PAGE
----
- Avoiding keyword stuffing and focusing on creating user-friendly URLs with a natural flow.
- Minimizing URL parameters, especially if they generate dynamic URLs. The long and complex ones are difficult to crawl and index for search engines.
- Implementing proper canonical tags and redirects to handle duplicate content and URL variations.
- Using internal linking strategically for strong interconnectedness between pages.
What tools can you use to evaluate site architecture and URL structure?
- Screaming Frog: for analyzing your website’s structure and insights into the URLs, internal linking, and overall site architecture.
- Google Search Console: for valuable information about your website’s performance in Google search results and data on indexed pages, crawl errors, and URL parameters.
- Google Analytics: for insights into how users navigate your site and data on page views, bounce rates, and user flow.
- Moz Pro: for site audits and crawl diagnostics with analysis of your website’s structure. You can identify issues related to URL structure, optimization recommendations, and insights into internal linking.
- SEMrush: for site audit with site’s structure, URL issues, internal linking analysis, and optimization suggestions.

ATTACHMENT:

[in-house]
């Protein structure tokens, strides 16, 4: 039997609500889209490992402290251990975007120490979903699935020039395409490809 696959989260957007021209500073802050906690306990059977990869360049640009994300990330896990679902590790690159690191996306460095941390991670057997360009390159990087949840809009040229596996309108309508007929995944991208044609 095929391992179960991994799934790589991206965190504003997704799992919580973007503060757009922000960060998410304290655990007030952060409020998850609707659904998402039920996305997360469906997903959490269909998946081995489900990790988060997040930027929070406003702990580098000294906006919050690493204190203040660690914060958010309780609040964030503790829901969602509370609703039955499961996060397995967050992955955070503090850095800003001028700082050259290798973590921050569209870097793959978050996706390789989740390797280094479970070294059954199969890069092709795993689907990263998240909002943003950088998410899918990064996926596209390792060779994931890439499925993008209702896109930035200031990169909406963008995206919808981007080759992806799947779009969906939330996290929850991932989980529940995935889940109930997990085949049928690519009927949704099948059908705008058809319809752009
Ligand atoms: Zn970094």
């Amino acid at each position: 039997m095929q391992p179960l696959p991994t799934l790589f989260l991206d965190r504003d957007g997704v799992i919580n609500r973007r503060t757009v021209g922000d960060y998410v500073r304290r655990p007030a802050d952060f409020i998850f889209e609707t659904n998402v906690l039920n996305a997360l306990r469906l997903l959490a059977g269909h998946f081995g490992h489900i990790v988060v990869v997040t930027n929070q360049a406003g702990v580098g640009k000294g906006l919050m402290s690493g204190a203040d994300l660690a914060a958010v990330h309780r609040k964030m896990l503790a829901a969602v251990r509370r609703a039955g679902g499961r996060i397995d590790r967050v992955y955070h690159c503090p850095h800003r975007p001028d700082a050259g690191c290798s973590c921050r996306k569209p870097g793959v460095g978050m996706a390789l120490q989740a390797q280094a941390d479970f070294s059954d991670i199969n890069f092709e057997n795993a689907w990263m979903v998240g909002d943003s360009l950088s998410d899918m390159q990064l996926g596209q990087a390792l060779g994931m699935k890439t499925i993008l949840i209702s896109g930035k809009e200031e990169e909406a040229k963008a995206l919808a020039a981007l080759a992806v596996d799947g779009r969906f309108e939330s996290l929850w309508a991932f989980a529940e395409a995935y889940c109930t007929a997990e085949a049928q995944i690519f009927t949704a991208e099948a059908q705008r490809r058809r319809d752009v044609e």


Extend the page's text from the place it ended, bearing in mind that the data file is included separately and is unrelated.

ROBOT.TXT FILE AND XML SITEMAP
The robots.txt file, a text file placed in the website’s root directory, instructs search engine crawlers which pages or files they can access and crawl. In addition, the file contains directives such as “allow” and “disallow” to control crawler behavior.
An XML sitemap lists all the URLs of a website that should be indexed by search engines, serving as a roadmap for search engine crawlers and helping them understand the structure and content of the website.
Why is it important?
Robots.txt may not be a foolproof security measure, but it helps guide search engines and prevents them from crawling sensitive or irrelevant pages like admin sections or duplicate content. On the other hand, XML sitemaps provide additional metadata about each URL, like the last modification date and priority, aiding search engines in crawling and indexing the site efficiently.
What are the best strategies for optimizing the robots.txt file and XML sitemap?
- Ensuring the correct placement of your robots.txt file in the website’s root directory and using the “disallow” directive to block access for irrelevant or sensitive pages.
- Regularly reviewing and updating the file to reflect changes in page structure or content.
- Creating an XML sitemap that includes all relevant and important URLs of your website and updating it when new pages are added, or existing ones are modified.
- Ensuring that the sitemap is error-free and adheres to XML sitemap protocol standards.
- Submitting your XML sitemap to search engines like Google Search Console or Bing Webmaster Tools to notify them about its existence and improve the likelihood of proper indexing.